4 Things You Should Know Before Filing for Bankruptcy

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Filing for bankruptcy is often viewed as a solution to severe financial distress or after foreclosure on one’s house. There are however many caveats to undergoing the bankruptcy process that should be considered as a caution to the wise. Here are a few things you should know before you file for insolvency.

  1. It Is Very Time-Consuming

Filing for bankruptcy is anything but a quick fix to your mounting financial problems. Bankruptcy can take more than 21 months to automatically discharge in some cases and a minimum of 9 months. Although your trustee will have notified your creditors that you have filed, that still won’t stop all the creditors from reaching out to you. Not to mention you will be required by law to disclose all your assets and it will be at the Bankruptcy Trustee’s discretion which ones should be liquidated at the earliest opportunity.

  1. Unsalvageable Credit Rating

Once you file for bankruptcy in Montreal you will still get a bad credit rating for the foreseeable future. You may be unable to borrow money or get house loans for at least 10 years, not to mention you will also have disadvantages when accessing other financial services such as insurance. In the case of insurance, you will need to pay a much higher premium as you will be considered high-risk. Getting a credit card will also be extremely difficult and banks will be unlikely to allow you to open new accounts. Any financial advisor would tell you to exhaust other options like debt consolidation and settlement before going the bankruptcy route.

  1. Types Of Bankruptcy

There are a few different types of bankruptcy but the most common ones are as follows:-

  • Liquidation Bankruptcy is the most common for individuals in heavy debt. Court-appointed trustees or trustees hired by the individual make a list of assets, evaluate their value, and choose which ones to liquidate (in some cases a full liquidation is carried out). Unsecured debt usually gets a full discharge such as debt accumulated on credit cards. However, taxes, student loans, and some other forms of debt are not exempted in this type of bankruptcy proceeding. In many cases, if your home is about to be foreclosed this proceeding can only halt it for the time being to be carried out later.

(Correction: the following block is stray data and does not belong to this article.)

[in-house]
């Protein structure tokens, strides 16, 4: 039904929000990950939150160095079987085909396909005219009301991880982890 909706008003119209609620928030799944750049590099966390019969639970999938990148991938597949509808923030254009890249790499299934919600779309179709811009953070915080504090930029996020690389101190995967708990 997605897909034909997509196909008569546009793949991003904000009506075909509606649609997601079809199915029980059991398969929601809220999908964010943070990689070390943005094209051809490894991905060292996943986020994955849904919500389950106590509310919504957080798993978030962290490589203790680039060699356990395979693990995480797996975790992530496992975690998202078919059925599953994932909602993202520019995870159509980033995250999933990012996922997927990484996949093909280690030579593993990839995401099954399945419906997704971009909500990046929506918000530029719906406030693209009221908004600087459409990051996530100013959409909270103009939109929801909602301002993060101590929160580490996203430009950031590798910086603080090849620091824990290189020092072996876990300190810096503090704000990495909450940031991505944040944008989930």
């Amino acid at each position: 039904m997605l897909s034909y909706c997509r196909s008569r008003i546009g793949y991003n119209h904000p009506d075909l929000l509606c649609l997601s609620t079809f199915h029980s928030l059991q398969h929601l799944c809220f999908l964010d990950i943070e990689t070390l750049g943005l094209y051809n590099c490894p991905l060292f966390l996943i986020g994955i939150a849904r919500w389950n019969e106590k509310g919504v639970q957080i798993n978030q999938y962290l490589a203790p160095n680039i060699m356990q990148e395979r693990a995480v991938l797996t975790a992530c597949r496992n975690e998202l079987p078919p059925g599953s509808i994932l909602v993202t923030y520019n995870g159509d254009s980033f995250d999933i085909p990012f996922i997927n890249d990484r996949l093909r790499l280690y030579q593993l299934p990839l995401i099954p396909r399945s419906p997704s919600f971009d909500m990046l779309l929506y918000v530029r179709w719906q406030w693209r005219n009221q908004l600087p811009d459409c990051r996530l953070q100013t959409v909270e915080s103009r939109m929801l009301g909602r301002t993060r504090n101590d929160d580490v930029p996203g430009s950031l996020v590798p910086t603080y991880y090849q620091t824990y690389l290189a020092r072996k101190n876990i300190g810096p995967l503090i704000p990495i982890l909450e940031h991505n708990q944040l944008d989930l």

• Chapter 13 bankruptcy is when an individual is given a restructuring plan to pay off their debt loads. A plan is made so you can pay off the secured debt within 5 years or more and a part of unsecured debt. This form of bankruptcy still deteriorates your credit score for at least 7 years.
  • Chapter 12 bankruptcy is a good option for individuals of certain professions such as farming. It is a repayment plan that lets them keep their major assets like the home, farm, livestock, and boats while managing their debt.
  1. Employ Personal Measures

Personal measures always exist as an alternative to filing for bankruptcy such as setting a tight budget, selling major assets to counter debt, incorporating sound financial management habits such as reducing credit card use and diversifying sources of income.

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